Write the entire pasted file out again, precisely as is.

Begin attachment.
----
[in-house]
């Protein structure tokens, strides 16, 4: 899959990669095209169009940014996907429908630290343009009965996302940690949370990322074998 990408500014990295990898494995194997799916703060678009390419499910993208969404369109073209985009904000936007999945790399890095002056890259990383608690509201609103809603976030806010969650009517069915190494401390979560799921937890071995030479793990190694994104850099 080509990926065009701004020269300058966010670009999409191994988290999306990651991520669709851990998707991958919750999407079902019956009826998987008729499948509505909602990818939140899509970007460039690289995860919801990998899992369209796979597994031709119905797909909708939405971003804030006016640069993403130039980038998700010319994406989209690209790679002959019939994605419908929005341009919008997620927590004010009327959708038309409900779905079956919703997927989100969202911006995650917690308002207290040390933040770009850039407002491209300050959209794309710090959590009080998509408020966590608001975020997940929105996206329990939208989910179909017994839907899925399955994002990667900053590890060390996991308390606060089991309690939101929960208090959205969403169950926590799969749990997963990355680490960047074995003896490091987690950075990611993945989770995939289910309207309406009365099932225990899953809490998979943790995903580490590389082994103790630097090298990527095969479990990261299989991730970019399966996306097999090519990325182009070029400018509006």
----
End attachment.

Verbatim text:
[in-house]
């Protein structure tokens, strides 16, 4: 899959990669095209169009940014996907429908630290343009009965996302940690949370990322074998 990408500014990295990898494995194997799916703060678009390419499910993208969404369109073209985009904000936007999945790399890095002056890259990383608690509201609103809603976030806010969650009517069915190494401390979560799921937890071995030479793990190694994104850099 080509990926065009701004020269300058966010670009999409191994988290999306990651991520669709851990998707991958919750999407079902019956009826998987008729499948509505909602990818939140899509970007460039690289995860919801990998899992369209796979597994031709119905797909909708939405971003804030006016640069993403130039980038998700010319994406989209690209790679002959019939994605419908929005341009919008997620927590004010009327959708038309409900779905079956919703997927989100969202911006995650917690308002207290040390933040770009850039407002491209300050959209794309710090959590009080998509408020966590608001975020997940929105996206329990939208989910179909017994839907899925399955994002990667900053590890060390996991308390606060089991309690939101929960208090959205969403169950926590799969749990997963990355680490960047074995003896490091987690950075990611993945989770995939289910309207309406009365099932225990899953809490998979943790995903580490590389082994103790630097090298990527095969479990990261299989991730970019399966996306097999090519990325182009070029400018509006």